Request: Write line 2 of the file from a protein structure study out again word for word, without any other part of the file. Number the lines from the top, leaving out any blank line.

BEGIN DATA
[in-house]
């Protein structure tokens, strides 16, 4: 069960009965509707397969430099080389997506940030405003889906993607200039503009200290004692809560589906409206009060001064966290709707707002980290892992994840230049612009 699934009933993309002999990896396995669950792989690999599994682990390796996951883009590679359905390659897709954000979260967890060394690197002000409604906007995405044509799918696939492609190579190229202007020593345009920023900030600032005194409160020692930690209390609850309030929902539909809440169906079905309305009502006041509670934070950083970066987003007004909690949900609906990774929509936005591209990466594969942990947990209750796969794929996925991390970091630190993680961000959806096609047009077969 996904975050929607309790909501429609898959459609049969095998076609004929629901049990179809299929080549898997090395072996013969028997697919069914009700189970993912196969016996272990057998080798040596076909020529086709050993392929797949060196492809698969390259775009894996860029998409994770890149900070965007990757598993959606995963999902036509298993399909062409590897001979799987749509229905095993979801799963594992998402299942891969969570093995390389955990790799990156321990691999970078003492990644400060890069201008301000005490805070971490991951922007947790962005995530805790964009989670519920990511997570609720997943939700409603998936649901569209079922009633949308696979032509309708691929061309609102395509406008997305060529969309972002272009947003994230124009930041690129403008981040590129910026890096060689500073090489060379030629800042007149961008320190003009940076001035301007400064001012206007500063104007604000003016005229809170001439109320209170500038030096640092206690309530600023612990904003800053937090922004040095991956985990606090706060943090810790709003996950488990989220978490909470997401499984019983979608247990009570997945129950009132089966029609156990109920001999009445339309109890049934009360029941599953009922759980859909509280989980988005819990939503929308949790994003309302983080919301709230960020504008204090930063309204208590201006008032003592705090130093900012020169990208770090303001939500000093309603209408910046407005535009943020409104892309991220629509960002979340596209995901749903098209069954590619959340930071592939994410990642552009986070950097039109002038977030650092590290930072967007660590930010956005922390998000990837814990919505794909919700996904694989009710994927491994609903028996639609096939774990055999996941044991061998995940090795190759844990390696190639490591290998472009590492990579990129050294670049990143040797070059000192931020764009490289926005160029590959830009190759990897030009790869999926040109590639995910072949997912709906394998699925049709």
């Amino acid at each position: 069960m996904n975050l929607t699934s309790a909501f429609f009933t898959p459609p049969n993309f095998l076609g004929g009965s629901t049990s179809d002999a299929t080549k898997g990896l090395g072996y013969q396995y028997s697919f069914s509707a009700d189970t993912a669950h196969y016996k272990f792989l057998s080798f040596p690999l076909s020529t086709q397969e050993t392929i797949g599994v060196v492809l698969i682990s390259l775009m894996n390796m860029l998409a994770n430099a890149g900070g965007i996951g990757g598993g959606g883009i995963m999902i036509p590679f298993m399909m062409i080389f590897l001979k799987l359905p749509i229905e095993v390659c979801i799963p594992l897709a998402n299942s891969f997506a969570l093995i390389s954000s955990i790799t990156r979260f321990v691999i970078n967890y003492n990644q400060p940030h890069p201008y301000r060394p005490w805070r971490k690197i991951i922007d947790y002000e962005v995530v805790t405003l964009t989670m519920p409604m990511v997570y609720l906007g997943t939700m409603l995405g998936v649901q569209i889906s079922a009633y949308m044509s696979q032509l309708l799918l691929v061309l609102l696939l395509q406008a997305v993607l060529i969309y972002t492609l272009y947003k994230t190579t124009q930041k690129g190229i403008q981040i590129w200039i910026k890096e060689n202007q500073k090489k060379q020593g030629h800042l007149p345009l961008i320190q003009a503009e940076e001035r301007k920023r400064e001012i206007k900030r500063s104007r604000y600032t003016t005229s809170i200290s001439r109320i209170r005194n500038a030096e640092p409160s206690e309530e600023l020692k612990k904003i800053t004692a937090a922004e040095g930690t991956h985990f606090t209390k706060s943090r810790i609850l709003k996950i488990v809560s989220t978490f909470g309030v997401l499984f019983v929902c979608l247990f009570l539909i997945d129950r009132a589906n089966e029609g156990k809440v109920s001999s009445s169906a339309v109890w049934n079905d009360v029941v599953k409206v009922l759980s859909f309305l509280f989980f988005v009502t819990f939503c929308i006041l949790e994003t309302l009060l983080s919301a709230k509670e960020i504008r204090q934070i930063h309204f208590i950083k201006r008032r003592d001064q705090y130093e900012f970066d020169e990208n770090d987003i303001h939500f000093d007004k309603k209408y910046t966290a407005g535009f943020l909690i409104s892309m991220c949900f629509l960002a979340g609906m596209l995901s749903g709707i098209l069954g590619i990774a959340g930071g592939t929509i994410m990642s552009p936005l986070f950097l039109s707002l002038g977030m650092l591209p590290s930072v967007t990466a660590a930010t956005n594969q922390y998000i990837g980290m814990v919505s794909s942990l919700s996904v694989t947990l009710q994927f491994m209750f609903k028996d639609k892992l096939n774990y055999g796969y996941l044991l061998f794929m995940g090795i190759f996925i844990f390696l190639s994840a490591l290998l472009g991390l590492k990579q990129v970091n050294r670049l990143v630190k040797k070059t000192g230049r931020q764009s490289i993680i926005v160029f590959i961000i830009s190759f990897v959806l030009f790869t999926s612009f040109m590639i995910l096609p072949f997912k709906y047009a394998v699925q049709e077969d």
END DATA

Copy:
């Protein structure tokens, strides 16, 4: 069960009965509707397969430099080389997506940030405003889906993607200039503009200290004692809560589906409206009060001064966290709707707002980290892992994840230049612009 699934009933993309002999990896396995669950792989690999599994682990390796996951883009590679359905390659897709954000979260967890060394690197002000409604906007995405044509799918696939492609190579190229202007020593345009920023900030600032005194409160020692930690209390609850309030929902539909809440169906079905309305009502006041509670934070950083970066987003007004909690949900609906990774929509936005591209990466594969942990947990209750796969794929996925991390970091630190993680961000959806096609047009077969 996904975050929607309790909501429609898959459609049969095998076609004929629901049990179809299929080549898997090395072996013969028997697919069914009700189970993912196969016996272990057998080798040596076909020529086709050993392929797949060196492809698969390259775009894996860029998409994770890149900070965007990757598993959606995963999902036509298993399909062409590897001979799987749509229905095993979801799963594992998402299942891969969570093995390389955990790799990156321990691999970078003492990644400060890069201008301000005490805070971490991951922007947790962005995530805790964009989670519920990511997570609720997943939700409603998936649901569209079922009633949308696979032509309708691929061309609102395509406008997305060529969309972002272009947003994230124009930041690129403008981040590129910026890096060689500073090489060379030629800042007149961008320190003009940076001035301007400064001012206007500063104007604000003016005229809170001439109320209170500038030096640092206690309530600023612990904003800053937090922004040095991956985990606090706060943090810790709003996950488990989220978490909470997401499984019983979608247990009570997945129950009132089966029609156990109920001999009445339309109890049934009360029941599953009922759980859909509280989980988005819990939503929308949790994003309302983080919301709230960020504008204090930063309204208590201006008032003592705090130093900012020169990208770090303001939500000093309603209408910046407005535009943020409104892309991220629509960002979340596209995901749903098209069954590619959340930071592939994410990642552009986070950097039109002038977030650092590290930072967007660590930010956005922390998000990837814990919505794909919700996904694989009710994927491994609903028996639609096939774990055999996941044991061998995940090795190759844990390696190639490591290998472009590492990579990129050294670049990143040797070059000192931020764009490289926005160029590959830009190759990897030009790869999926040109590639995910072949997912709906394998699925049709």